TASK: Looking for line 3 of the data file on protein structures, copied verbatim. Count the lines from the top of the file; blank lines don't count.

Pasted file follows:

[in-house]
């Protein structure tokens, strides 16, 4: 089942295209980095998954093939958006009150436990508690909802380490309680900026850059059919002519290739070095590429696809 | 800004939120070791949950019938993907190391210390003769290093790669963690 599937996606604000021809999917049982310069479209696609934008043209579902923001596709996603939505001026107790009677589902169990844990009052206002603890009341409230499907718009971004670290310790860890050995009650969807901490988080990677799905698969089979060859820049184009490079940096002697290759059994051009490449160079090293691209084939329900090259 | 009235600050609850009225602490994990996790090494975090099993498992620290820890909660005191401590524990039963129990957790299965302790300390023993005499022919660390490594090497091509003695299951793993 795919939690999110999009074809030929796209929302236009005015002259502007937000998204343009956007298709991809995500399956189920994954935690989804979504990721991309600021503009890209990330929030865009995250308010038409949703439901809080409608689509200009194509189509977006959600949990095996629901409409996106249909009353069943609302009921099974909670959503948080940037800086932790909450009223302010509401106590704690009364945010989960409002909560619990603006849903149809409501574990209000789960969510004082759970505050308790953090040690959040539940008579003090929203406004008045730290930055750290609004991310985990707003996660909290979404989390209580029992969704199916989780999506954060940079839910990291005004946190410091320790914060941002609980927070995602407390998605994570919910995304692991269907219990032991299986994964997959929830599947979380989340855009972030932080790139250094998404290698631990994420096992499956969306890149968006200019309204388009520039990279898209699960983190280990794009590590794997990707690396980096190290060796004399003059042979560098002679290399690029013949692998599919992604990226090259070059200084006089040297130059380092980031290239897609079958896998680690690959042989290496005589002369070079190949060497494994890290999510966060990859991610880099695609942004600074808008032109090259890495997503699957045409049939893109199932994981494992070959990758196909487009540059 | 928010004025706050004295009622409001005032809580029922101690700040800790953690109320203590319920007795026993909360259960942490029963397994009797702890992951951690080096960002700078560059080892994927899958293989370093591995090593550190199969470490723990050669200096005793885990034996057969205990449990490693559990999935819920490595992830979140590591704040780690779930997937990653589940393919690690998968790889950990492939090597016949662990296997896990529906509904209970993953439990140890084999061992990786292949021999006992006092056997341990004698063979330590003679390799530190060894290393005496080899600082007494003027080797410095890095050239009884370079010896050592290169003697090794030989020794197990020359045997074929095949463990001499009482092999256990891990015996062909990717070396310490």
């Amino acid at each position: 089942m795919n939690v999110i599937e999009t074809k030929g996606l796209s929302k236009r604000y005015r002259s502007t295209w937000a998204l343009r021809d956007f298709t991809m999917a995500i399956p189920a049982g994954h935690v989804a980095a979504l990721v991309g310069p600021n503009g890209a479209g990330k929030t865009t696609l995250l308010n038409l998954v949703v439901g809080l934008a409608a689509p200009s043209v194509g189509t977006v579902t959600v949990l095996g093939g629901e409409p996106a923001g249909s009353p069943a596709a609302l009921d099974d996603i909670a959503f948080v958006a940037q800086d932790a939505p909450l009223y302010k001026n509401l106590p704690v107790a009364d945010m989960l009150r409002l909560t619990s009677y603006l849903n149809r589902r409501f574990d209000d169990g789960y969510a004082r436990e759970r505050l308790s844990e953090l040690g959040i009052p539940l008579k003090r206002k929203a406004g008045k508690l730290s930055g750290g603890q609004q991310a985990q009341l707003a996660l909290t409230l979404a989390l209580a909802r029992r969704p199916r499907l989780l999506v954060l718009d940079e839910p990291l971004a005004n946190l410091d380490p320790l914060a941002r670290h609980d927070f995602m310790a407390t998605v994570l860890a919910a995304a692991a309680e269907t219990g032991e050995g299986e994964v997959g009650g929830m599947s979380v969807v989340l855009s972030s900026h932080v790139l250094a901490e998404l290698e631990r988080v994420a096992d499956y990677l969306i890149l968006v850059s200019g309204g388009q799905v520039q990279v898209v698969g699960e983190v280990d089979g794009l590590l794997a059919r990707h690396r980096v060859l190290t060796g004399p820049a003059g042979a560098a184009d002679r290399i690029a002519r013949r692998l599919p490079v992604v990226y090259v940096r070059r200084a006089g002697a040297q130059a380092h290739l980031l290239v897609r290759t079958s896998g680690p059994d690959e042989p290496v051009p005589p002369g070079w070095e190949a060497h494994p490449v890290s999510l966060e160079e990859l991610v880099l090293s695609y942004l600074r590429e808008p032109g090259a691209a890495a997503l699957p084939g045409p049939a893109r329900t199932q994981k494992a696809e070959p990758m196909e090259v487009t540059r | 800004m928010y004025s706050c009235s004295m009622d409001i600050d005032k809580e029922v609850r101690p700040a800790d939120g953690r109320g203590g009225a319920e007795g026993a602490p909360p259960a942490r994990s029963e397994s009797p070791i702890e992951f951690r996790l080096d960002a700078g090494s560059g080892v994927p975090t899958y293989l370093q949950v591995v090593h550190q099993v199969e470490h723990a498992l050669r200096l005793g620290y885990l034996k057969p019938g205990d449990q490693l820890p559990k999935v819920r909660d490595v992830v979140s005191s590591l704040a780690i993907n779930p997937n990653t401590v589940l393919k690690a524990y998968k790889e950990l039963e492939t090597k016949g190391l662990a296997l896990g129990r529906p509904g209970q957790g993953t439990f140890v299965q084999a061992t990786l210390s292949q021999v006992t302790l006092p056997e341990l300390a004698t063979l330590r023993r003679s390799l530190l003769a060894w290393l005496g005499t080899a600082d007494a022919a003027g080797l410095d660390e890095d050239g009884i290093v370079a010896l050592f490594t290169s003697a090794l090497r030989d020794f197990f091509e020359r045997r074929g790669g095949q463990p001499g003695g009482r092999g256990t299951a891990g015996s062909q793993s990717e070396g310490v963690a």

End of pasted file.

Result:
């Amino acid at each position: 089942m795919n939690v999110i599937e999009t074809k030929g996606l796209s929302k236009r604000y005015r002259s502007t295209w937000a998204l343009r021809d956007f298709t991809m999917a995500i399956p189920a049982g994954h935690v989804a980095a979504l990721v991309g310069p600021n503009g890209a479209g990330k929030t865009t696609l995250l308010n038409l998954v949703v439901g809080l934008a409608a689509p200009s043209v194509g189509t977006v579902t959600v949990l095996g093939g629901e409409p996106a923001g249909s009353p069943a596709a609302l009921d099974d996603i909670a959503f948080v958006a940037q800086d932790a939505p909450l009223y302010k001026n509401l106590p704690v107790a009364d945010m989960l009150r409002l909560t619990s009677y603006l849903n149809r589902r409501f574990d209000d169990g789960y969510a004082r436990e759970r505050l308790s844990e953090l040690g959040i009052p539940l008579k003090r206002k929203a406004g008045k508690l730290s930055g750290g603890q609004q991310a985990q009341l707003a996660l909290t409230l979404a989390l209580a909802r029992r969704p199916r499907l989780l999506v954060l718009d940079e839910p990291l971004a005004n946190l410091d380490p320790l914060a941002r670290h609980d927070f995602m310790a407390t998605v994570l860890a919910a995304a692991a309680e269907t219990g032991e050995g299986e994964v997959g009650g929830m599947s979380v969807v989340l855009s972030s900026h932080v790139l250094a901490e998404l290698e631990r988080v994420a096992d499956y990677l969306i890149l968006v850059s200019g309204g388009q799905v520039q990279v898209v698969g699960e983190v280990d089979g794009l590590l794997a059919r990707h690396r980096v060859l190290t060796g004399p820049a003059g042979a560098a184009d002679r290399i690029a002519r013949r692998l599919p490079v992604v990226y090259v940096r070059r200084a006089g002697a040297q130059a380092h290739l980031l290239v897609r290759t079958s896998g680690p059994d690959e042989p290496v051009p005589p002369g070079w070095e190949a060497h494994p490449v890290s999510l966060e160079e990859l991610v880099l090293s695609y942004l600074r590429e808008p032109g090259a691209a890495a997503l699957p084939g045409p049939a893109r329900t199932q994981k494992a696809e070959p990758m196909e090259v487009t540059r | 800004m928010y004025s706050c009235s004295m009622d409001i600050d005032k809580e029922v609850r101690p700040a800790d939120g953690r109320g203590g009225a319920e007795g026993a602490p909360p259960a942490r994990s029963e397994s009797p070791i702890e992951f951690r996790l080096d960002a700078g090494s560059g080892v994927p975090t899958y293989l370093q949950v591995v090593h550190q099993v199969e470490h723990a498992l050669r200096l005793g620290y885990l034996k057969p019938g205990d449990q490693l820890p559990k999935v819920r909660d490595v992830v979140s005191s590591l704040a780690i993907n779930p997937n990653t401590v589940l393919k690690a524990y998968k790889e950990l039963e492939t090597k016949g190391l662990a296997l896990g129990r529906p509904g209970q957790g993953t439990f140890v299965q084999a061992t990786l210390s292949q021999v006992t302790l006092p056997e341990l300390a004698t063979l330590r023993r003679s390799l530190l003769a060894w290393l005496g005499t080899a600082d007494a022919a003027g080797l410095d660390e890095d050239g009884i290093v370079a010896l050592f490594t290169s003697a090794l090497r030989d020794f197990f091509e020359r045997r074929g790669g095949q463990p001499g003695g009482r092999g256990t299951a891990g015996s062909q793993s990717e070396g310490v963690a």